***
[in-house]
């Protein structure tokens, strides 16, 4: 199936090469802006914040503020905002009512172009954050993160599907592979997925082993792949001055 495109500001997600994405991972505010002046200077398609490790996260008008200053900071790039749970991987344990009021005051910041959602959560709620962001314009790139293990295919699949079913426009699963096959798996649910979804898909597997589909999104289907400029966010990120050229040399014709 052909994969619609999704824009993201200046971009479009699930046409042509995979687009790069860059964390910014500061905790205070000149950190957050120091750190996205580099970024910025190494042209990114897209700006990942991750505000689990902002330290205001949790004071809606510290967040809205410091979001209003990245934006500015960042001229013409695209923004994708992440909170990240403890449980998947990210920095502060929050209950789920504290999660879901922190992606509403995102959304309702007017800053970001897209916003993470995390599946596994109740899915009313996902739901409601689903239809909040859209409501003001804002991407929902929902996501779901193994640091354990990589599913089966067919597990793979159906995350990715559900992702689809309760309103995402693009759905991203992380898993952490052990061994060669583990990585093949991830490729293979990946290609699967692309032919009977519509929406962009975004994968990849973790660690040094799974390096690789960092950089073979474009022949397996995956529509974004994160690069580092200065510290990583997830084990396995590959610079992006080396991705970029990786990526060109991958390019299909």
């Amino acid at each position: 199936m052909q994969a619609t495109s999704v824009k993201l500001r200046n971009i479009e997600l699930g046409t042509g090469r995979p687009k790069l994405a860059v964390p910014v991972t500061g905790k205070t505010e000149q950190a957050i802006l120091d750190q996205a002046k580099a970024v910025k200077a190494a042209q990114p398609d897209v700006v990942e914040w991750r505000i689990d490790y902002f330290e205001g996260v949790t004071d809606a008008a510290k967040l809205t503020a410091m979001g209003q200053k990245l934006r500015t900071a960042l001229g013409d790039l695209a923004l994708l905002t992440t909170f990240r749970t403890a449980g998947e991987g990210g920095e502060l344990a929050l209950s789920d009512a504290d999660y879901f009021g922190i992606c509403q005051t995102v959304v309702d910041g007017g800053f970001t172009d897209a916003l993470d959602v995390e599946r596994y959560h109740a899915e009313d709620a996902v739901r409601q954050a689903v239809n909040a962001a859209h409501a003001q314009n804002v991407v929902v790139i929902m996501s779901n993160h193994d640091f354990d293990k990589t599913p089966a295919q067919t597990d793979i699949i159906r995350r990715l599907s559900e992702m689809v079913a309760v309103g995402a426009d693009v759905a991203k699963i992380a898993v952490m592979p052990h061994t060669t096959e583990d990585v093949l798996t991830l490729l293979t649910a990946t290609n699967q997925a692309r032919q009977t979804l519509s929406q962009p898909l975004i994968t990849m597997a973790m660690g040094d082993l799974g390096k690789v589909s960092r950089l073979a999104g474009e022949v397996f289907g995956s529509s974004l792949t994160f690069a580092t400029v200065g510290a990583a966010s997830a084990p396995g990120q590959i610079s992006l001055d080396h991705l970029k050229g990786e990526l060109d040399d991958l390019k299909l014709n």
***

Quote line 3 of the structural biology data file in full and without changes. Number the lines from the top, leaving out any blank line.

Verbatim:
């Amino acid at each position: 199936m052909q994969a619609t495109s999704v824009k993201l500001r200046n971009i479009e997600l699930g046409t042509g090469r995979p687009k790069l994405a860059v964390p910014v991972t500061g905790k205070t505010e000149q950190a957050i802006l120091d750190q996205a002046k580099a970024v910025k200077a190494a042209q990114p398609d897209v700006v990942e914040w991750r505000i689990d490790y902002f330290e205001g996260v949790t004071d809606a008008a510290k967040l809205t503020a410091m979001g209003q200053k990245l934006r500015t900071a960042l001229g013409d790039l695209a923004l994708l905002t992440t909170f990240r749970t403890a449980g998947e991987g990210g920095e502060l344990a929050l209950s789920d009512a504290d999660y879901f009021g922190i992606c509403q005051t995102v959304v309702d910041g007017g800053f970001t172009d897209a916003l993470d959602v995390e599946r596994y959560h109740a899915e009313d709620a996902v739901r409601q954050a689903v239809n909040a962001a859209h409501a003001q314009n804002v991407v929902v790139i929902m996501s779901n993160h193994d640091f354990d293990k990589t599913p089966a295919q067919t597990d793979i699949i159906r995350r990715l599907s559900e992702m689809v079913a309760v309103g995402a426009d693009v759905a991203k699963i992380a898993v952490m592979p052990h061994t060669t096959e583990d990585v093949l798996t991830l490729l293979t649910a990946t290609n699967q997925a692309r032919q009977t979804l519509s929406q962009p898909l975004i994968t990849m597997a973790m660690g040094d082993l799974g390096k690789v589909s960092r950089l073979a999104g474009e022949v397996f289907g995956s529509s974004l792949t994160f690069a580092t400029v200065g510290a990583a966010s997830a084990p396995g990120q590959i610079s992006l001055d080396h991705l970029k050229g990786e990526l060109d040399d991958l390019k299909l014709n």